Consider what happens if n is not a prime number, so n = pq. You can show that is divisible by . Specifically:
Therefore cannot be prime unless , and that can only happen if a = 4 and p=1.
How could you prove that if a^n-3^n is a positive prime number, then a=4 and n is a positive prime number? (all numbers are natural)
Am I supposed to try and factor a^n-b^n to see for which a and b the factorization is possible and for which it's not? I am having trouble with that factorization anyhow, so does anyone know how to approach this problem?
I mean it seems to work for small n, but I just can not figure out how to do it for all natural numbers n...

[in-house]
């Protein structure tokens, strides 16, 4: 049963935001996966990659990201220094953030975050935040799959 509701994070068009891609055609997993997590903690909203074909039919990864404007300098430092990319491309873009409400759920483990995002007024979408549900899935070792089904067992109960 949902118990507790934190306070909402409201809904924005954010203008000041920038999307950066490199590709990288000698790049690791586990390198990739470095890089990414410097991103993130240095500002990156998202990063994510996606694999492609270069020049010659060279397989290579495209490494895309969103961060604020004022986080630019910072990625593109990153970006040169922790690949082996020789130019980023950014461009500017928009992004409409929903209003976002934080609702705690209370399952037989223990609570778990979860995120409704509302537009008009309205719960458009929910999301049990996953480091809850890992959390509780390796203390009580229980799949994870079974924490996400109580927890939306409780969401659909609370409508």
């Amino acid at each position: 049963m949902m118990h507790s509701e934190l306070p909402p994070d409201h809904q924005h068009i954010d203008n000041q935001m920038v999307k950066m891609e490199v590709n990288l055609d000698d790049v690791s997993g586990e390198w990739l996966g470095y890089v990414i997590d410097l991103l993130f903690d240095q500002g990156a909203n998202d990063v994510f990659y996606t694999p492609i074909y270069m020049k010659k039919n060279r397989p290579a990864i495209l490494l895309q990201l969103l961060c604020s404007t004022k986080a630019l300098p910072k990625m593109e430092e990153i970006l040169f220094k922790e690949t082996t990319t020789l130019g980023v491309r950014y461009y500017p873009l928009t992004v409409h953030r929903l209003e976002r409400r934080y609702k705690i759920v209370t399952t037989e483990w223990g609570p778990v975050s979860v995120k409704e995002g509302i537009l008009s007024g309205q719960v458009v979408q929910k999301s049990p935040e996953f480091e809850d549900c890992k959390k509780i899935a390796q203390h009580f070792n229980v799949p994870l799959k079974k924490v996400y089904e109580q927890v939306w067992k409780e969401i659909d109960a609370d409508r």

Thankful for answer!
Consider what happens if n is not a prime number, so n = pq. You can show that is divisible by . Specifically:
Therefore cannot be prime unless , and that can only happen if a = 4 and p=1.
Sorry I was being unclear. I understand that it is true, but is it enough to say that a^{pq} - b^{pq} = (a^p)^q-(b^p)^q to clarify that (a^p-b^p) is in fact a factor? Since I'm unsure I think it's not ^^. Could you maybe explain a bit further in what way the rewriting (a^p)^q-(b^p)^q leads to the answer? Unless it's not done by that rewriting ^^
/Pkaff